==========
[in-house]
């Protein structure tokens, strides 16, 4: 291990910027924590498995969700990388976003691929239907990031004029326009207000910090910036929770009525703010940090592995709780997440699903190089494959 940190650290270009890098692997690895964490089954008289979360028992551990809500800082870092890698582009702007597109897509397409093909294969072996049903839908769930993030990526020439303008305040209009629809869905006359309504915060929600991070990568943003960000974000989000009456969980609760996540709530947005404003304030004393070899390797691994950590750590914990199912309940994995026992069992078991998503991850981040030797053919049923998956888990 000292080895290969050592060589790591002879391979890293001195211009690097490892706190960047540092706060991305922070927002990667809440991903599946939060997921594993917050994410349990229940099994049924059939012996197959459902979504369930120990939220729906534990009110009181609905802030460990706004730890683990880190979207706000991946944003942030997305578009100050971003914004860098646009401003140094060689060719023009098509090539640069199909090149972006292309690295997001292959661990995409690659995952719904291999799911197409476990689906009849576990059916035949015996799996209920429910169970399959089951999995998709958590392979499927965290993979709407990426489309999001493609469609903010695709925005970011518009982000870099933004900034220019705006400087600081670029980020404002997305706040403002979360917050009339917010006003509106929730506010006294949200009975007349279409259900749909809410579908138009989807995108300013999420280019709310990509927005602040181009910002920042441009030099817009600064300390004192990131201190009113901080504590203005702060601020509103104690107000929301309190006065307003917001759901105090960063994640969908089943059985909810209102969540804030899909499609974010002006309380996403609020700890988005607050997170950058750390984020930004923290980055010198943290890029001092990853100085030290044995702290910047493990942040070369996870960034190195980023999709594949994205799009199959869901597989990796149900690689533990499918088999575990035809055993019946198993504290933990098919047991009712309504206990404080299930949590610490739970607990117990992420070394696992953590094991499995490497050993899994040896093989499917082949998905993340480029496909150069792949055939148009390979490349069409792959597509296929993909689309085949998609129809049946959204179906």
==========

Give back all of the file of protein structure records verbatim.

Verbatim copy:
[in-house]
């Protein structure tokens, strides 16, 4: 291990910027924590498995969700990388976003691929239907990031004029326009207000910090910036929770009525703010940090592995709780997440699903190089494959 940190650290270009890098692997690895964490089954008289979360028992551990809500800082870092890698582009702007597109897509397409093909294969072996049903839908769930993030990526020439303008305040209009629809869905006359309504915060929600991070990568943003960000974000989000009456969980609760996540709530947005404003304030004393070899390797691994950590750590914990199912309940994995026992069992078991998503991850981040030797053919049923998956888990 000292080895290969050592060589790591002879391979890293001195211009690097490892706190960047540092706060991305922070927002990667809440991903599946939060997921594993917050994410349990229940099994049924059939012996197959459902979504369930120990939220729906534990009110009181609905802030460990706004730890683990880190979207706000991946944003942030997305578009100050971003914004860098646009401003140094060689060719023009098509090539640069199909090149972006292309690295997001292959661990995409690659995952719904291999799911197409476990689906009849576990059916035949015996799996209920429910169970399959089951999995998709958590392979499927965290993979709407990426489309999001493609469609903010695709925005970011518009982000870099933004900034220019705006400087600081670029980020404002997305706040403002979360917050009339917010006003509106929730506010006294949200009975007349279409259900749909809410579908138009989807995108300013999420280019709310990509927005602040181009910002920042441009030099817009600064300390004192990131201190009113901080504590203005702060601020509103104690107000929301309190006065307003917001759901105090960063994640969908089943059985909810209102969540804030899909499609974010002006309380996403609020700890988005607050997170950058750390984020930004923290980055010198943290890029001092990853100085030290044995702290910047493990942040070369996870960034190195980023999709594949994205799009199959869901597989990796149900690689533990499918088999575990035809055993019946198993504290933990098919047991009712309504206990404080299930949590610490739970607990117990992420070394696992953590094991499995490497050993899994040896093989499917082949998905993340480029496909150069792949055939148009390979490349069409792959597509296929993909689309085949998609129809049946959204179906």